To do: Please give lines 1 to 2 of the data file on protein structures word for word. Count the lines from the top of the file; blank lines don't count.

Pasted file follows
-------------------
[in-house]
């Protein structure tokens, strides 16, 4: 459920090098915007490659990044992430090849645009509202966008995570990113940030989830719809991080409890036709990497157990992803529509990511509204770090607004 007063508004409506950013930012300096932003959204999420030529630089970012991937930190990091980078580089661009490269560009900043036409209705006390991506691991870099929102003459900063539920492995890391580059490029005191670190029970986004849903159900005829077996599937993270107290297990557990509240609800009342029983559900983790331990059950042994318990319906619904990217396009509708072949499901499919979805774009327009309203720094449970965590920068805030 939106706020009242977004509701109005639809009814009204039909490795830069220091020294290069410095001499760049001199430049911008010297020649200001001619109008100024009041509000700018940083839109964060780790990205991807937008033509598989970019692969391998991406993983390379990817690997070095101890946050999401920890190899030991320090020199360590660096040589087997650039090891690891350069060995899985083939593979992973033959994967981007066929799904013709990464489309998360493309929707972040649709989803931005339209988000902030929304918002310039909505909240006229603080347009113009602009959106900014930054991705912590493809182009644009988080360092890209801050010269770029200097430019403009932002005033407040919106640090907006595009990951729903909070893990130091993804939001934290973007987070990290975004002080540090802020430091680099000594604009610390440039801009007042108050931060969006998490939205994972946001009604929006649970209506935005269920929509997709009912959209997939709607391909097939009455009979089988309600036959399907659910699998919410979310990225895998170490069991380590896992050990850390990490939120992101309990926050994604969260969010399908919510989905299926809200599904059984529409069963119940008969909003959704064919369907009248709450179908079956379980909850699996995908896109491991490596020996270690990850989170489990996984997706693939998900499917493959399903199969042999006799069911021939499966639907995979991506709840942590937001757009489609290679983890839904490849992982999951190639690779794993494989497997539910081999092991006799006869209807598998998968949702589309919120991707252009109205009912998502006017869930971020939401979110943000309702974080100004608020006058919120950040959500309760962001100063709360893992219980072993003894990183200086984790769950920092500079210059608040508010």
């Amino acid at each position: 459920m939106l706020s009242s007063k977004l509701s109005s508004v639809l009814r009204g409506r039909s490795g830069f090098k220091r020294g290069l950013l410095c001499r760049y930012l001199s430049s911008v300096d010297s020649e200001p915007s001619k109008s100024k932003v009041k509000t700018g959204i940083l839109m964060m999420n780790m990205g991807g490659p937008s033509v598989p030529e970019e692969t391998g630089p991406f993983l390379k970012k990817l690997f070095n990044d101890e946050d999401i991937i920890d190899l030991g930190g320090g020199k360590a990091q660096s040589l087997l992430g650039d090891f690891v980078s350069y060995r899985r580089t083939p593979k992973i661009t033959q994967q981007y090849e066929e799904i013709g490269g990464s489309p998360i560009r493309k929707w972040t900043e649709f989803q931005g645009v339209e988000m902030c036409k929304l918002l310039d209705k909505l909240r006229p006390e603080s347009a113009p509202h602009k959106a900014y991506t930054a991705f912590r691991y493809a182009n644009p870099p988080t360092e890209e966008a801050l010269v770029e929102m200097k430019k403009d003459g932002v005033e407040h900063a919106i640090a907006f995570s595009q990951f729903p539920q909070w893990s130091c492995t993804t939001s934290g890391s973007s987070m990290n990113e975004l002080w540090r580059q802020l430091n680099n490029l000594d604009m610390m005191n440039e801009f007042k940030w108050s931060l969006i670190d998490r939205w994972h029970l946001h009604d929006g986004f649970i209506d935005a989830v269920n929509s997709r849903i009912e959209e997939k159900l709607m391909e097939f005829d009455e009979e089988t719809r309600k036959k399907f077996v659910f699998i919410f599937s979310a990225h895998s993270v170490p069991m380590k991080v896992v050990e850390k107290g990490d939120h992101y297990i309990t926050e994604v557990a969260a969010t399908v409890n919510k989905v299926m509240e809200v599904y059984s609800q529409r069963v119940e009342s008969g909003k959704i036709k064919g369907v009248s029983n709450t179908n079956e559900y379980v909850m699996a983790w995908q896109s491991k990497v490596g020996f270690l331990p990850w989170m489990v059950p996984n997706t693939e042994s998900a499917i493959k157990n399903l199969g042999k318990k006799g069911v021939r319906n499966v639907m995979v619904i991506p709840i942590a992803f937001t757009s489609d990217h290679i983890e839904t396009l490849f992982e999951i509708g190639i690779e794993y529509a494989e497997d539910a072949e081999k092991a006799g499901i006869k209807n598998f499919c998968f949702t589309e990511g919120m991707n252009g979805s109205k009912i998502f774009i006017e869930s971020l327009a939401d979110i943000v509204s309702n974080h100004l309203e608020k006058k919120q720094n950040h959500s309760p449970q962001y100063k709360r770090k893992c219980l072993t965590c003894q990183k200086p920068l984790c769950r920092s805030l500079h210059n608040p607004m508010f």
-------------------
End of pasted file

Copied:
[in-house]
């Protein structure tokens, strides 16, 4: 459920090098915007490659990044992430090849645009509202966008995570990113940030989830719809991080409890036709990497157990992803529509990511509204770090607004 007063508004409506950013930012300096932003959204999420030529630089970012991937930190990091980078580089661009490269560009900043036409209705006390991506691991870099929102003459900063539920492995890391580059490029005191670190029970986004849903159900005829077996599937993270107290297990557990509240609800009342029983559900983790331990059950042994318990319906619904990217396009509708072949499901499919979805774009327009309203720094449970965590920068805030 939106706020009242977004509701109005639809009814009204039909490795830069220091020294290069410095001499760049001199430049911008010297020649200001001619109008100024009041509000700018940083839109964060780790990205991807937008033509598989970019692969391998991406993983390379990817690997070095101890946050999401920890190899030991320090020199360590660096040589087997650039090891690891350069060995899985083939593979992973033959994967981007066929799904013709990464489309998360493309929707972040649709989803931005339209988000902030929304918002310039909505909240006229603080347009113009602009959106900014930054991705912590493809182009644009988080360092890209801050010269770029200097430019403009932002005033407040919106640090907006595009990951729903909070893990130091993804939001934290973007987070990290975004002080540090802020430091680099000594604009610390440039801009007042108050931060969006998490939205994972946001009604929006649970209506935005269920929509997709009912959209997939709607391909097939009455009979089988309600036959399907659910699998919410979310990225895998170490069991380590896992050990850390990490939120992101309990926050994604969260969010399908919510989905299926809200599904059984529409069963119940008969909003959704064919369907009248709450179908079956379980909850699996995908896109491991490596020996270690990850989170489990996984997706693939998900499917493959399903199969042999006799069911021939499966639907995979991506709840942590937001757009489609290679983890839904490849992982999951190639690779794993494989497997539910081999092991006799006869209807598998998968949702589309919120991707252009109205009912998502006017869930971020939401979110943000309702974080100004608020006058919120950040959500309760962001100063709360893992219980072993003894990183200086984790769950920092500079210059608040508010």